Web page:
Mobbed-Up Michigan Gambling Case Wraps Up, Metro Detroit Area Steel Man Admits Guilt

The final remaining co-defendant in the Detroit mafia-connected 2014 federal bookmaking bust copped a plea in the case, as local businessman Johnny Fayad, the owner of a Macomb County steel company, pled guilty to charges of knowing and failing to report and aiding in the concealment of an illegal operation. Fayad faces up to six months in prison, but will probably get off with some form of probation and/or home confinement.

The internet-based booking conspiracy was headed by Irish-bred Detroit mob associate Thomas (Tommy the Lackey) Mackey, the 59-year old alleged right-hand man to reputed Motown mafia street boss Peter (Specs) Tocco. The pair went down together in a 2006 federal racketeering and gambling case and both served two years behind bars. The 2006 indictment included reputed current Detroit mob don Jack (Jackie the Kid) Giacalone, the crime family’s then-alleged street boss, but the savvy 66-year old Giacalone took the case to trial and was acquitted of all charges by a jury in March 2007.

Mackey, known as extremely loyal to Tocco and sometimes called “The Leprechaun” or “Irish Tommy,” cut a deal in the 2014 case back in the summer, judging by court documents related to his plea and according to sources in law enforcement familiar with the negotiations, in which he would get a lighter prison sentence than normal for a repeat federal felony offender (2-to-3 years) if he gave information on the conspiracy, hosted on-line at Betchopper.com, and how it ran. Prompted by his deal, all eight co-defendants have now followed suit, copped pleas and pled guilty.

The Lebanese Fayad was the lone remaining holdout until his deal was struck by high-profile defense attorney James Thomas late last week. Thomas defended disgraced Detroit Mayor Kwame Kilpatrick (doing 28 years on racketeering related to his time in office in the 2000s) and will be sitting first chair at the defense table next month repping reputed Detroit mafia capo Giuseppe (Joe the Hood) D’Anna at his federal extortion and racketeering trial surrounding the 2011 near-death beating of a competing Macomb County restaurateur resisting D’Anna’s alleged shakedown efforts.

Peter "Specs" Tocco circa 1980 when he was known as "Blackie"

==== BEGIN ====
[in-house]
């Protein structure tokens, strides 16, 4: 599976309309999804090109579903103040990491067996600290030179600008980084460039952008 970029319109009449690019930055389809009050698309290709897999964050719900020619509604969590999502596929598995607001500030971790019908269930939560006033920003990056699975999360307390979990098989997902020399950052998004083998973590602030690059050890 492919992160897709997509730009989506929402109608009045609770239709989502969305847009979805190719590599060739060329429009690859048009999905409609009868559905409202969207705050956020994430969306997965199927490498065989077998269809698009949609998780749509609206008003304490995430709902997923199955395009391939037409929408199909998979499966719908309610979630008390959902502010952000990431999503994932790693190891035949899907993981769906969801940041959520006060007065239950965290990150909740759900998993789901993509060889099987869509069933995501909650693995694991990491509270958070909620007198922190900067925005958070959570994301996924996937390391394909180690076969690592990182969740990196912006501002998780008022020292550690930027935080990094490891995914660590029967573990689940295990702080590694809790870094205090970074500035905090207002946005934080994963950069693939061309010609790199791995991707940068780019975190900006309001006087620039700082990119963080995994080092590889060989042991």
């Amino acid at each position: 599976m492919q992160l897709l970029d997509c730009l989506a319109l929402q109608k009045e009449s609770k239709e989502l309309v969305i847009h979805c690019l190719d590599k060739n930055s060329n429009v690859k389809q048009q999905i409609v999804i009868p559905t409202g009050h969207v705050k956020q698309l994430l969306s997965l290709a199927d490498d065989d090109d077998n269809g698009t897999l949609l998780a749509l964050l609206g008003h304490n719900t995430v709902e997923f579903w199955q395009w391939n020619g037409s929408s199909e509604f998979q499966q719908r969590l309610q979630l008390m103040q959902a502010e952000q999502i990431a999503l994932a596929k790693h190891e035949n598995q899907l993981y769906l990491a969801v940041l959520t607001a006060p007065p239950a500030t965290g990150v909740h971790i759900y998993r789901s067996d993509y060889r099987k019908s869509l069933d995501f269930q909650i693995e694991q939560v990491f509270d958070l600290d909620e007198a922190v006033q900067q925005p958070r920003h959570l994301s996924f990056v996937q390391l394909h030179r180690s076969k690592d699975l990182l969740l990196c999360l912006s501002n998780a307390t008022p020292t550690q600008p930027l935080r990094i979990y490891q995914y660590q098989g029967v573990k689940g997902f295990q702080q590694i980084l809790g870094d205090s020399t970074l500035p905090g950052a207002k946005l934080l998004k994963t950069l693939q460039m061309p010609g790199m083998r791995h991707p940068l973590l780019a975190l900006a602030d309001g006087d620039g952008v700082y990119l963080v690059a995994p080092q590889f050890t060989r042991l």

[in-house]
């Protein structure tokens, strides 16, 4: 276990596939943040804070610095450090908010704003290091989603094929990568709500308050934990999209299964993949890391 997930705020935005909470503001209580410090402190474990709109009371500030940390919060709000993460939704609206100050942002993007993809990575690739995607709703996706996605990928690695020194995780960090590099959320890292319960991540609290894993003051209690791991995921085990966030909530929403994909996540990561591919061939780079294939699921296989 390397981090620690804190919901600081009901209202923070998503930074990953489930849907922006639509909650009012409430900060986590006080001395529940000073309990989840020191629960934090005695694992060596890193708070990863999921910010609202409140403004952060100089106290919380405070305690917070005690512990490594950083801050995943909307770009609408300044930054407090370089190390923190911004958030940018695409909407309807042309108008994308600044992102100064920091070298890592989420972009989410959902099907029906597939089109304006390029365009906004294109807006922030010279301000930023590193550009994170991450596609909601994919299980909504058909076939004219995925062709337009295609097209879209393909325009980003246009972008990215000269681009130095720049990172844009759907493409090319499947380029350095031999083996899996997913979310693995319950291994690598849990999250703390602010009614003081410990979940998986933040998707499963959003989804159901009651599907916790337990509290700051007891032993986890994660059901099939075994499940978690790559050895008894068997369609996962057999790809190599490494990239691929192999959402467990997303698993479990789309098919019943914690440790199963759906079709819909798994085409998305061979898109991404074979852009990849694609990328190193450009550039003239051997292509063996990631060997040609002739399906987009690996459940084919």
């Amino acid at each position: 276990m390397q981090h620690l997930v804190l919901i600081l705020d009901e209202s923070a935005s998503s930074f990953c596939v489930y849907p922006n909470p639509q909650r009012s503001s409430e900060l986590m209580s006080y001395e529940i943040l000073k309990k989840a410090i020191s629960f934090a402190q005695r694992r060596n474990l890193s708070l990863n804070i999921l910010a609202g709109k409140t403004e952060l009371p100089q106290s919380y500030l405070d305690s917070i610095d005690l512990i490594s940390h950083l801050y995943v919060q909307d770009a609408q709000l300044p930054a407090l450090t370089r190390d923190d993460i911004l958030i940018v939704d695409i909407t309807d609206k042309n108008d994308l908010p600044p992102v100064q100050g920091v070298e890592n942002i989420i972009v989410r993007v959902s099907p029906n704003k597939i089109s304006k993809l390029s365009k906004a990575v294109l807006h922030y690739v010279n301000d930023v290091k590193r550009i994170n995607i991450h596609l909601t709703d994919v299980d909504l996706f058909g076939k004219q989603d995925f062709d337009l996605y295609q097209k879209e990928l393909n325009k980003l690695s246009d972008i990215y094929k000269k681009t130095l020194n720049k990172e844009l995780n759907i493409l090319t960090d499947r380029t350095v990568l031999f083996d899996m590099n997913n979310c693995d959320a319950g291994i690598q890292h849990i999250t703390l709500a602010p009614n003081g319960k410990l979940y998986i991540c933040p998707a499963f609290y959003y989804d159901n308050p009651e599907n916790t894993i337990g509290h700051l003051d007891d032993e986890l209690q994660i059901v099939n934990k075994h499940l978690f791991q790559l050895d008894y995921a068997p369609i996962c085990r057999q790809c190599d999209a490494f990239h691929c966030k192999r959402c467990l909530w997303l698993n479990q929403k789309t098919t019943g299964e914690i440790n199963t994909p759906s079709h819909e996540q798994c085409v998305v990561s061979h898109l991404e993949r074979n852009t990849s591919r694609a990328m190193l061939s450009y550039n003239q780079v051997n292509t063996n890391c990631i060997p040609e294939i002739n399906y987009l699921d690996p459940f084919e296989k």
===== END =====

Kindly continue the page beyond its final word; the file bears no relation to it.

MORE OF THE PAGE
Peter “Specs” Tocco circa 1980

The bespectacled 69-year old Pete Tocco was not named in the 2014 gambling indictment and per sources, Mackey, refused to give any information to the government regarding Tocco, the nephew of deceased former don, Giacomo (Black Jack) Tocco, who passed away due to a bad ticker and just plain old age in July 2014 after a peaceful and prosperous reign that lasted almost 40 years.

Fayad didn’t book bets, rather made them – his alleged role in the conspiracy was feeding betters to Mackey and Mackey’s second-in-command Kenny Green, another longtime local Italian mafia associate and gambling operative, taking a finder’s fee and a percentage of the lost wagers the bettors he brought into the fold made. He owns Alkar Steel & Processing in Warren, Michigan in the heart of Macomb County..

Mackey headquartered his on-line gambling business out of Luciano’s, an authentic and popular Macomb County Italian restaurant. Luciano’s is a local Detroit mob dining staple, kind of like the fictional Vesuvio in HBO’s iconic mafia drama The Sopranos (1999-2006). Infamous cooperator and one-time Motor City mafia soldier Nove Tocco (Pete and Jack’s cousin) had his car bugged (one of two times) while it was parked in front of Luciano’s one snowy night in the winter of 1992 and Tocco attended a mob-financed card game inside.

The investigation into Mackey’s internet sports-betting ring started via a tip by an informant to the Fraser, Michigan Police Department’s vice unit in late 2012. The Fraser cops quickly turned the case over to the FBI and by 2013 a grand jury had been convened.

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